What makes a good school cook?
My name is Marianne Hendry. I am a farmer’s wife, mother of two boys and after always having worked in offices, for the last three years I have been working for Stirling Council as a school cook in a small rural school. I find the job hugely creative and I take the laid back approach, well most of the time anyway until the clock starts ticking and I feel like I am in an episode of ready steady cook!
Lunchtime is at 12.15 and not a minute later, which is when classroom two becomes Strathyre Café. We don’t have the luxury of a dining room in our school.
Cooking for children is, in some ways, much harder than cooking for adults. Young childrens’ taste buds are still developing and therefore new tastes should be tried a few times to be appreciated – yet with school children, trying out school lunches, you often only have one chance in getting it right. Being a parent myself and speaking to other parents, it can sometimes be a real challenge to introduce healthy foods into the diets of our youngsters.
What makes a good school lunch? In my opinion a good school lunch should be nutritious, made with good quality ingredients and freshly made on the day.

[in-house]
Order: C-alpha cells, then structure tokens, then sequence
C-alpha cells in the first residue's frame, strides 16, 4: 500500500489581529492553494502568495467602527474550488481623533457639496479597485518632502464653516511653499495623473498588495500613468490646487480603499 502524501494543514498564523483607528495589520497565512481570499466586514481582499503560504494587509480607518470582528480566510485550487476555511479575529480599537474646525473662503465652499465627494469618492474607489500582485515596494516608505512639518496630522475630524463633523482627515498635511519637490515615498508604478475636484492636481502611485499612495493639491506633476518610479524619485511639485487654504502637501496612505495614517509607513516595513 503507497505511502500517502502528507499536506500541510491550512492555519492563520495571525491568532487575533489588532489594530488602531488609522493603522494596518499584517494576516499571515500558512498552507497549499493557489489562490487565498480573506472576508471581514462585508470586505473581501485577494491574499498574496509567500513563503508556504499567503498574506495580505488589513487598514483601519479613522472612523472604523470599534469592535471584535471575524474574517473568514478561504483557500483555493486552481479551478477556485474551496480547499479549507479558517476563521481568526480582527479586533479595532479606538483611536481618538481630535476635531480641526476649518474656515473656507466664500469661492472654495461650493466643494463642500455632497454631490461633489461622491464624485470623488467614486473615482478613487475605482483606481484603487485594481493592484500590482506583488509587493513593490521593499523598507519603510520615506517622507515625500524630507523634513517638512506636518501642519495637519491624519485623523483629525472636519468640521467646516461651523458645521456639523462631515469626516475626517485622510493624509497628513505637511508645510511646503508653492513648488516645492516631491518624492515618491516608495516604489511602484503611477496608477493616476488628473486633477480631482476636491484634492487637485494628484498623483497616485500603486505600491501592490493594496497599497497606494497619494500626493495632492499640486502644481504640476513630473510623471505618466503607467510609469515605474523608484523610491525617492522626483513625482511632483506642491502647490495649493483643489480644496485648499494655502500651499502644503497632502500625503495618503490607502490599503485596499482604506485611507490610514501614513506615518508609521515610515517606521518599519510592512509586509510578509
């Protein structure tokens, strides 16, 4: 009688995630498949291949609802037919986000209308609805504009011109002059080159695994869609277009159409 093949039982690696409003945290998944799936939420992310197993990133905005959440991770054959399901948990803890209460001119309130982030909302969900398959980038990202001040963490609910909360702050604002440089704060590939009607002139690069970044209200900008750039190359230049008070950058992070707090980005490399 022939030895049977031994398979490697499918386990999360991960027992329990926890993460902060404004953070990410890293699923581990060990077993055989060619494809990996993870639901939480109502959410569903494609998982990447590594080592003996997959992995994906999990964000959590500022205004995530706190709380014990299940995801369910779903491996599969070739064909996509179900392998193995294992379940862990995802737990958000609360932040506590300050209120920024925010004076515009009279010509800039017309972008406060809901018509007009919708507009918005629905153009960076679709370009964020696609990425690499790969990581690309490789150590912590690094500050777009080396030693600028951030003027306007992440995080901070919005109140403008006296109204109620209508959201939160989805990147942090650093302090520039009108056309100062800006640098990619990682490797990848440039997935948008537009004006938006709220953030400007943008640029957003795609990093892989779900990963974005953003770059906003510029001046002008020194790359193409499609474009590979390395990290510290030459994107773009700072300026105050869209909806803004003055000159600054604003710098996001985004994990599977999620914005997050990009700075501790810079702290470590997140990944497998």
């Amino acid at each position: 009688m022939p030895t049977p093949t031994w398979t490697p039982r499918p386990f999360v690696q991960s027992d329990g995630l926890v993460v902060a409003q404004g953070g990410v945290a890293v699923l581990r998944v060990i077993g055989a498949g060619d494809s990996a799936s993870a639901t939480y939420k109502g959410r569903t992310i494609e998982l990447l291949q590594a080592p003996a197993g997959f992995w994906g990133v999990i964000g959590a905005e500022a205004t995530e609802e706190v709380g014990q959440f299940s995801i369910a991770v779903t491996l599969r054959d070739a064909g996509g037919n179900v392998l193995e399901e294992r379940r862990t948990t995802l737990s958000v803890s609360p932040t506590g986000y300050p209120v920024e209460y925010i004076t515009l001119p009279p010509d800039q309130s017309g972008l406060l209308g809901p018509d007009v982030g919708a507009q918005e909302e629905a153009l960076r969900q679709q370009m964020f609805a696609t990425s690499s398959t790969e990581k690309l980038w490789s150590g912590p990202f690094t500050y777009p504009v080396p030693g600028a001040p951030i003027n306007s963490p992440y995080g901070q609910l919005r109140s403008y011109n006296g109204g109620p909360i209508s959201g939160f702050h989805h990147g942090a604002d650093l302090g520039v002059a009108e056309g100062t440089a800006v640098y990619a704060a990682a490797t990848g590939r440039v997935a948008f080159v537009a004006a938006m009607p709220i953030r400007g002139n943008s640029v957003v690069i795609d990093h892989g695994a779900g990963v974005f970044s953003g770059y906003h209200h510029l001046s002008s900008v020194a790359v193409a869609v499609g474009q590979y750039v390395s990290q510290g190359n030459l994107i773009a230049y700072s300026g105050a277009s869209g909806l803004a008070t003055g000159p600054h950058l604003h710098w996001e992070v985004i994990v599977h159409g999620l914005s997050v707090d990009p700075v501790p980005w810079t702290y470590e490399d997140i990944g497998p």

What makes a good school cook? Somebody who can take these ingredients and transform them into a lunch that children actually want to eat. Easier said than done!
So how do we achieve this? By being creative! Sometimes all it takes is changing the presentation of your dish. A child often reasons (and maybe a lot of adults too!) that if a dish looks bad, it will almost certainly tastes bad.
Pasta sauces are a great way to introduce vegetables into your child’s diets. Use these sauces on pizzas or home-made flatbreads too.
Stirling Council’s fishcakes had a bit of struggle to be accepted by the children – until I put them on a freshly home baked fish shaped roll on a “sea” of cucumber ribbons in my school and suddenly the same dish was much more popular.
Peer pressure is huge and fussy eaters who are sitting next to good eaters often become much better in time. Don’t ever patronise and, when asked, it is very important to be honest about the ingredients in their dish or you will lose their trust.
Lunch should be enjoyed and not endured and should never become a battle. We don’t tell children off for leaving food on their plate. There is no pressure. As a result we have very little food waste.